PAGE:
6. Propose that guests bring their own starters or desserts – to cut down on preparation time and cost for you, and to give the supper more diversity.
  7. For next year, consider having your Burns Nights later – some retailers may bring down the price of any leftover Burns Night food on their shelves after the 25th January.
  8. Grow your own potatoes and turnips.  You’ve plenty of time to prepare for 2014.  Here’s how to grow potatoes and turnips. A good crop will last you for Burns Night and beyond.
  9. A Burns Supper wouldn’t be complete without songs and poems from Robbie Burns himself. has a timetable for the evening – including links to the essential poems and songs – for free.
  10. If you’d like your singers, speakers and other entertainers to read from a book, you could borrow one from your local library.

by the Debt Advisory Centre Scotland.  We hope you had a great Burns Night last week and will continue to enjoy haggis throughout the next year as one of your staple foods!

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An alternative Burns Night Supper – Slow cooked mince, neeps and tatties.

In Scotland, we all know it’s the birthday of the Bard coming up.  If you don’t know who – it’s Rabbie Burns, and we celebrate it on the 25th January every year, so Friday night will be haggis night in many  households around the world.   Robert Burns was a poet who is now looked upon as being the national poet of Scotland.   His birthday is celebrated by both Scots and Non Scots worldwide.

Our children will have Burns celebrations at schools, and many a charity function will be held in his name on Friday night.  I’ll never forget a local poet giving a lament to the haggis a few years ago at a special school, where the lady poet was swinging huge kitchen knives above her head before she ripped the haggis open ceremonially.

A logistical nightmare, our knives had to all be locked away forever after that one.  At least with me being there, I knew where the new-found fascination for knives came from.  I pity the parents of other kids who had no idea why their kids would suddenly have taken to brandishing knives above their heads like daggers with a swagger!

Back to the cooking…

The traditional dish is haggis, neeps (turnips) and tatties.

There are vegetarian versions of haggis, but not everyone likes the meat or the vegetarian options as they can be quite spicy.

As an alternative, this weekend, we did a trial run of slow cooked mince with meat from Andrew Gordon Butchery and Fine Foods and the new Neeps & Tatties from the Scotty Brand range.

As always in our house – anything from the slow cooker gets the thumbs up from me for ease – and always tastes fabulous.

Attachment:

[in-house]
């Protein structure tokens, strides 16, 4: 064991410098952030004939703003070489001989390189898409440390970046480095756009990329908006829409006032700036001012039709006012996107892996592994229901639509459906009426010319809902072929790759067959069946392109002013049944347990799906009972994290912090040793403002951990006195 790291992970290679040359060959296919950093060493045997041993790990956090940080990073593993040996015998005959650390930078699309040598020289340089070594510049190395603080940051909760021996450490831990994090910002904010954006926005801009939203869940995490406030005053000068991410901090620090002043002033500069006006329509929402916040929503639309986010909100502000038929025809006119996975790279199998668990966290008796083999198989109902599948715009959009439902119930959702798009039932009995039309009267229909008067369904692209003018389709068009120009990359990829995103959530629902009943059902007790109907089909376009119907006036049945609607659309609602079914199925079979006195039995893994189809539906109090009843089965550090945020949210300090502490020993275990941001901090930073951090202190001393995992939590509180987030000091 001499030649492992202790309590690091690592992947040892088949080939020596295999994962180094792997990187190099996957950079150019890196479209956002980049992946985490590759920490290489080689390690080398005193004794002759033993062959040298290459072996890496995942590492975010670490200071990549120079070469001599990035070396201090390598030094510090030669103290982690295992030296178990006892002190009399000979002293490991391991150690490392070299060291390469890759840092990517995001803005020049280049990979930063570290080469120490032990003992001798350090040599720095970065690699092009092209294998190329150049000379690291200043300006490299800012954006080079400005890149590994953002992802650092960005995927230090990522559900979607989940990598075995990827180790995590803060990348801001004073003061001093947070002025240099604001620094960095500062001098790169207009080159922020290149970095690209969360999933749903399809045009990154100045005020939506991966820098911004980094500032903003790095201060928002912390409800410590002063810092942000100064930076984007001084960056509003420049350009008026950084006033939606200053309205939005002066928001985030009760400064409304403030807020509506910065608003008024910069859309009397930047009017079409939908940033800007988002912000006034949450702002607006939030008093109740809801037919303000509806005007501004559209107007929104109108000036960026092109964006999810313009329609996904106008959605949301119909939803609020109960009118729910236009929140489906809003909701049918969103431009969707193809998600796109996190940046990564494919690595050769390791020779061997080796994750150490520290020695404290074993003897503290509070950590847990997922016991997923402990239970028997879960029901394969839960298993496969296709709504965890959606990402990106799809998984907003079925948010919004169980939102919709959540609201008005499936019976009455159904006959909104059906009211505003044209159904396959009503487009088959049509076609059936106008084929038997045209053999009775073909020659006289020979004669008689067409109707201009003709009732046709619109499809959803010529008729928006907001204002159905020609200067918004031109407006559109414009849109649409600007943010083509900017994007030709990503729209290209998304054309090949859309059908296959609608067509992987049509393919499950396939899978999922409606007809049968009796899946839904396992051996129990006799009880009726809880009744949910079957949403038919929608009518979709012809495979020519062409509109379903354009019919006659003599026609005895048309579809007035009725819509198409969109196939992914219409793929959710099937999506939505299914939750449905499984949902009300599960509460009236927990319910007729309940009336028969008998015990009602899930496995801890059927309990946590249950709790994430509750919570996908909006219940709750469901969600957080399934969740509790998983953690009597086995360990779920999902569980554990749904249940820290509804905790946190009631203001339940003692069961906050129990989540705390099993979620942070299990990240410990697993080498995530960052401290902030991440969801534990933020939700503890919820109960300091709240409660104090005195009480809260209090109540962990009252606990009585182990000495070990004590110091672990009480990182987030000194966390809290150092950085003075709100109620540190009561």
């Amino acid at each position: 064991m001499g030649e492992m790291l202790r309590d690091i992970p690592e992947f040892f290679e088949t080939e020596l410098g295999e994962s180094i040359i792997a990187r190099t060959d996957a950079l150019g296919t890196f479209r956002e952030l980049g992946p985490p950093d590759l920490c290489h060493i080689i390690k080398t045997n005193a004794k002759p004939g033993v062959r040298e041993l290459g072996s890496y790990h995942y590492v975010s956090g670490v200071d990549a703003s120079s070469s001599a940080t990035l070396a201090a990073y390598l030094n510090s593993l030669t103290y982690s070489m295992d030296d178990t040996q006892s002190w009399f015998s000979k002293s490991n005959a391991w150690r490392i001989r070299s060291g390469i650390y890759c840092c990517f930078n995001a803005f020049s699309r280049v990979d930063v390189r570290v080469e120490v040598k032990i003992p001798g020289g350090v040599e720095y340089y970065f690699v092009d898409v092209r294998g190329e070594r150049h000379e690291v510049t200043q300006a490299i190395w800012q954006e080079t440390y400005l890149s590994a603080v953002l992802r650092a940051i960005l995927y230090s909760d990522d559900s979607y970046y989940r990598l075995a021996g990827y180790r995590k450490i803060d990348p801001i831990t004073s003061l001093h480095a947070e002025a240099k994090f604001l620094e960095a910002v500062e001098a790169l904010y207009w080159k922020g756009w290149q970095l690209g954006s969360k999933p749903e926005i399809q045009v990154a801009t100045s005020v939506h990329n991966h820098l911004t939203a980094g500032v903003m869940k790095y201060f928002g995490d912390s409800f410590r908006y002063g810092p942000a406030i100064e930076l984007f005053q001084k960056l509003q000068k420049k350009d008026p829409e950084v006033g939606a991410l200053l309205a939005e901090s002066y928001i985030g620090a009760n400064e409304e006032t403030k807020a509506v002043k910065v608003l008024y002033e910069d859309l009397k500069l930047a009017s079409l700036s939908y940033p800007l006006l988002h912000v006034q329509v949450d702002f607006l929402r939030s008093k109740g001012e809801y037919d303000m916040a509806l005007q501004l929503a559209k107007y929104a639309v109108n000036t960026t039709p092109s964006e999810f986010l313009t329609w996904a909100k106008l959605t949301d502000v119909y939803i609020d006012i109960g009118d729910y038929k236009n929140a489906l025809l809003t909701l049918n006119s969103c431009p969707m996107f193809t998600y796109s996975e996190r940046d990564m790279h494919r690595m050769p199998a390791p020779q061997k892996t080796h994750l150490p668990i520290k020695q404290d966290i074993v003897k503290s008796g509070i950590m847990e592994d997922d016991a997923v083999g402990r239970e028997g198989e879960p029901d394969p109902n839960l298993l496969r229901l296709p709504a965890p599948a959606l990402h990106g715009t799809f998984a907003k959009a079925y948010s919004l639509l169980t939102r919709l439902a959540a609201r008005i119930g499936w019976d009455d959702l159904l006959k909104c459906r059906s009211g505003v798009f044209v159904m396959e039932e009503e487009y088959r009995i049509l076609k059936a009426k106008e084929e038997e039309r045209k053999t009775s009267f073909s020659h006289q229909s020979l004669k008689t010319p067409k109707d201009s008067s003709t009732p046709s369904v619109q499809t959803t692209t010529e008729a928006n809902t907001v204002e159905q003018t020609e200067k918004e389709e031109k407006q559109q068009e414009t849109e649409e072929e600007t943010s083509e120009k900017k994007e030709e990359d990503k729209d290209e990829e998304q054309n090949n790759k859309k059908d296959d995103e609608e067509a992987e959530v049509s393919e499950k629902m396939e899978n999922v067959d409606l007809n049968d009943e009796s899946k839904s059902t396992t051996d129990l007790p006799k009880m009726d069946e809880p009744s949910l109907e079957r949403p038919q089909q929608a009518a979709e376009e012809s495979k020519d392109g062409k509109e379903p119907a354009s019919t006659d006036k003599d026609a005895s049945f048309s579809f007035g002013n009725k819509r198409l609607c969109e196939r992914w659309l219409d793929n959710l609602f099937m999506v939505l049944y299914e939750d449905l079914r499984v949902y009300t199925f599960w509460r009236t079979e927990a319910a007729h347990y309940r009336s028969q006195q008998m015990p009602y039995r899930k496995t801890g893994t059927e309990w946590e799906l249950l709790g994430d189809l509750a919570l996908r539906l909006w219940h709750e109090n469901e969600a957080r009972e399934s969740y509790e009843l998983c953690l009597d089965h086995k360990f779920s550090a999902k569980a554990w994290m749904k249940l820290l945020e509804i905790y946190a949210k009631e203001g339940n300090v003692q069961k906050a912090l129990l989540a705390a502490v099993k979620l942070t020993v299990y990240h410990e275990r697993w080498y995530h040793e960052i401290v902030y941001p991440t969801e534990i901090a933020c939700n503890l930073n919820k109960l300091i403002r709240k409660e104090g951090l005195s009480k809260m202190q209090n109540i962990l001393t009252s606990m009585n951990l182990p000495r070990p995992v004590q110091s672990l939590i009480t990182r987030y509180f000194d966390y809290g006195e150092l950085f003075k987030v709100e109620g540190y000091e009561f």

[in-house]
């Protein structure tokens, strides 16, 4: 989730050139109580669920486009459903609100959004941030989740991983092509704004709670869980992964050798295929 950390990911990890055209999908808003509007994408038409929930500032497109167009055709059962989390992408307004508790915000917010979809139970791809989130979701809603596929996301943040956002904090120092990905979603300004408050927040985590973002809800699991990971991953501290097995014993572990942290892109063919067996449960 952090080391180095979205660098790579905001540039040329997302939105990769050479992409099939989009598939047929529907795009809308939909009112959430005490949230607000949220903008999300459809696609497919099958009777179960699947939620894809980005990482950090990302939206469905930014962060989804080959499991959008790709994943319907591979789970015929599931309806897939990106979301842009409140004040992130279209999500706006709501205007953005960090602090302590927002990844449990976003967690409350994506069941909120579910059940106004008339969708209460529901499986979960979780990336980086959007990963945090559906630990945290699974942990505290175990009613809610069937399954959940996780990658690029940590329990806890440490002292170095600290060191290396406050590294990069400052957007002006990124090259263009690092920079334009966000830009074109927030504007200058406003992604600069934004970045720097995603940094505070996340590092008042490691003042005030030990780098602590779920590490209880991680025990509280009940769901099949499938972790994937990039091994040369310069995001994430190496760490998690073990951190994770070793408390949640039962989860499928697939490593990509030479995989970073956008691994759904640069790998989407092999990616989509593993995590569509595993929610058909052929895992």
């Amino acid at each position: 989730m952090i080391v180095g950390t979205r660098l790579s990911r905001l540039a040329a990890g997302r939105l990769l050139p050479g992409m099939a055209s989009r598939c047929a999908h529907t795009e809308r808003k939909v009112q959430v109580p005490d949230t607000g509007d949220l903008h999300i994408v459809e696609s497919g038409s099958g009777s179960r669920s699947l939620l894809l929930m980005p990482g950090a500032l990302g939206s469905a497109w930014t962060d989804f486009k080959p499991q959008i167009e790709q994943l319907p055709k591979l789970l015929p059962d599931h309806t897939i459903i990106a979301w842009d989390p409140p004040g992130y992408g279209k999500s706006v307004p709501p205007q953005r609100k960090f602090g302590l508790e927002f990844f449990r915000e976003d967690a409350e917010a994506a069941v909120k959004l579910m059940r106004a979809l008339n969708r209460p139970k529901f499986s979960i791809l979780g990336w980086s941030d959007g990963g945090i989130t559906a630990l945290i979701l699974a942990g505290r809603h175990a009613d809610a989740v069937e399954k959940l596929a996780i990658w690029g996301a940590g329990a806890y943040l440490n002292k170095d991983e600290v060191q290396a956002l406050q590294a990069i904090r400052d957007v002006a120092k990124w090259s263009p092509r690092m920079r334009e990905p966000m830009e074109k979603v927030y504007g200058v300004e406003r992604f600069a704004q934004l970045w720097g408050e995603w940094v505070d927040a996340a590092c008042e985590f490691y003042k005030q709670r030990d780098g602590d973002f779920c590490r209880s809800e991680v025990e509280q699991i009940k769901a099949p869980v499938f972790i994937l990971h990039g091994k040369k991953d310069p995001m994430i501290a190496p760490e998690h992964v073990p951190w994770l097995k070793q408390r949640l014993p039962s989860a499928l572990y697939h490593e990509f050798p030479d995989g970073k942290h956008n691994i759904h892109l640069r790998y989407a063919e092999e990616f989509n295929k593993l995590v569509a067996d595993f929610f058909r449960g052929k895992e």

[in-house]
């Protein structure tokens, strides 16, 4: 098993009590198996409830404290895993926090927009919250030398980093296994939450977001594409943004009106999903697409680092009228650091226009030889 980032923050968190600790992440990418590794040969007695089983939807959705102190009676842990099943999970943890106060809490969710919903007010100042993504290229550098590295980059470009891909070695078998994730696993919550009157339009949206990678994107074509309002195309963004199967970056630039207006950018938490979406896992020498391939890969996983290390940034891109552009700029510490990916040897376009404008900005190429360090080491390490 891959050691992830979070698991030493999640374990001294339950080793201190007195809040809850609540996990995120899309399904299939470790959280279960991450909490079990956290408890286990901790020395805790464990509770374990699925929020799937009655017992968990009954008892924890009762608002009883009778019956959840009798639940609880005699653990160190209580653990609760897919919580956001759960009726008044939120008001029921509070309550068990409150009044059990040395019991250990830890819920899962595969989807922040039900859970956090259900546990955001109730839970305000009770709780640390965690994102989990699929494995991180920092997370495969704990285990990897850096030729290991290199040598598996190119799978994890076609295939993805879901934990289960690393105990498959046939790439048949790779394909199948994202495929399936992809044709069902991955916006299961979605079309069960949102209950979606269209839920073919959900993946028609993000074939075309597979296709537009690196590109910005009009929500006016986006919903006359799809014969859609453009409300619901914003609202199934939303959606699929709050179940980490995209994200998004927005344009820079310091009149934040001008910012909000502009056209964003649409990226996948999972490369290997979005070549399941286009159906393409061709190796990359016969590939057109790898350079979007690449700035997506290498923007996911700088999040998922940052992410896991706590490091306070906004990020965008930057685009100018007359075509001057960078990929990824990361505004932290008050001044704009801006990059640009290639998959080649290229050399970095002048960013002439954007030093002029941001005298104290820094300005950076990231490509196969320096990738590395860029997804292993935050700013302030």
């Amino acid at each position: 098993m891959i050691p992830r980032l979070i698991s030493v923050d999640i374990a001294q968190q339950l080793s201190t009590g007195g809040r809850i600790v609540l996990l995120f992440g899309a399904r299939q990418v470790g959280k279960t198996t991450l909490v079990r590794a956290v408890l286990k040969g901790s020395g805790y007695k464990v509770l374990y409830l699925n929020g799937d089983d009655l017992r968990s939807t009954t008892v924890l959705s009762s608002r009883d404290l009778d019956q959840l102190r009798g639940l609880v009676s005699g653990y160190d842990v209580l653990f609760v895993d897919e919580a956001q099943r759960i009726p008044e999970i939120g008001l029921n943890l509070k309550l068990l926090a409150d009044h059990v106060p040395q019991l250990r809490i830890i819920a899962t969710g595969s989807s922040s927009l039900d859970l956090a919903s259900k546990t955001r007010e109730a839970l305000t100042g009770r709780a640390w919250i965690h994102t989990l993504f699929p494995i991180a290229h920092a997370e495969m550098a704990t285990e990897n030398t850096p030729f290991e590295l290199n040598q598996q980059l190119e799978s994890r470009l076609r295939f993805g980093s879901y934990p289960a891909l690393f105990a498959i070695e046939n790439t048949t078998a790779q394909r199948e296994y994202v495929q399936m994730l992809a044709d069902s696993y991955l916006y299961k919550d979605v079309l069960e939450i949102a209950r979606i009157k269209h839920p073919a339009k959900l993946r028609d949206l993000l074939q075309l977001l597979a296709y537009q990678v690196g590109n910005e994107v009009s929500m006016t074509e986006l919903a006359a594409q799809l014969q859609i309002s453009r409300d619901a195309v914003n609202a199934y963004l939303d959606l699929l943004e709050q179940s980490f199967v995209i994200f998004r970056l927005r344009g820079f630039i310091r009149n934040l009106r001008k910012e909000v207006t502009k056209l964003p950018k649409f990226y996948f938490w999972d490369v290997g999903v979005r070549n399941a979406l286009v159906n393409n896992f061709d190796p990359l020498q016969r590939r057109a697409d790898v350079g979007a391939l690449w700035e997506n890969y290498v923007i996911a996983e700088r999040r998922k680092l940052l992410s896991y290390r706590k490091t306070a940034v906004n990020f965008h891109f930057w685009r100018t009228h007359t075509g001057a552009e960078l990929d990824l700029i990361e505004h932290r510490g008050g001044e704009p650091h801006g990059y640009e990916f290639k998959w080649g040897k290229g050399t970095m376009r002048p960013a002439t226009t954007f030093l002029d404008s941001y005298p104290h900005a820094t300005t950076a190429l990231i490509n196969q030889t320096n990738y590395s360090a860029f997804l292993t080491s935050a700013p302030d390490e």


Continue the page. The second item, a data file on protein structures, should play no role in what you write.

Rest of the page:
Scotty Brand Neeps & Tatties

Slow Cooked Mince, Neeps & Tatties. Alternative Burns Night Supper

Lesley S Smith
Prep Time 10 minutes
Cook Time 8 hours
Total Time 8 hours 10 minutes
Course Mains
Servings 6 - 8


  • 1 kg Lean Steak Mince
  • 1 Large Onion Chopped
  • 1 kg Neeps & Tatties
  • Stock Pot
  • 500 g Carrots Washed, scraped and chopped or sliced.
  • Salt
  • Pepper
  • Cornflour


  • Switch on the slow cooker to high to warm up.
  • Brown the mince with the chopped onion on a thick bottomed pan.
  • Add the mince and onion to the slow cooker. Add in the neeps, tatties and carrots. Add boiling water to almost the top of your ingredients.
  • Add a teaspoon of salt and a pinch of pepper and a stock cube, or stock pot if you prefer a stronger taste.
  • Put the lid on and leave for 8 hours on low, or 4 hours on high.
  • If you want to thicken your hotpot, half an hour before the end of cooking, mix up cornflour with cold water and mix to a smooth paste. Add to your hotpot and fold in until it thickens. If you over thicken, add a little boiling water to fix it.
  • Serve.



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“Burns Nicht” (Doric Poem for Robert Burns “Burns Night”)

Hive ye iver wonnered fit thon Burns Nicht wis a aboot, an fit they did.  Read oan fir hoo them that likes tae celebrate Rabbie Burns birthday wi a supper dae it.

Eence mair comes roon the 25th, the birthday o the baird
Fir Rabbie’s supper eence agin, the tartan clamored laird
A ower the warld, folk gaither wi freens, an beat thon Selkirk grace
Tae celebrate a man o words, a poet fu o grace

We start wi soup, an hud oor weesht, afor mair grub is seen
The chunter soonds the warning, thit the haggis is oan its wye
An oan a platter, fit fir a king, the beast is piped oan in
Tae an address, an pomp worthwhile, is slit frae end tae end

Wi neeps n tatties, the dish doled oot, an a dram o whiskey rare
We’ll hae a toast, tae the Queen, an then’s oor Rabbies turn
Mair thanks tae a, fa did the wirk, tae mak a crackin nicht
An then them lads and lasses joke, wi jibes tae ane an a

An efter a them tales are ower, the dancin micht begin
Or mebbe jist a tale or twa, lik Tam o Shanter playin
An fan its ower we’ll a gie thanks, and link oor airms a hither
Tae pay respects an sing a roon o Auld Lang Syne thigither

Author: Lesley S Smith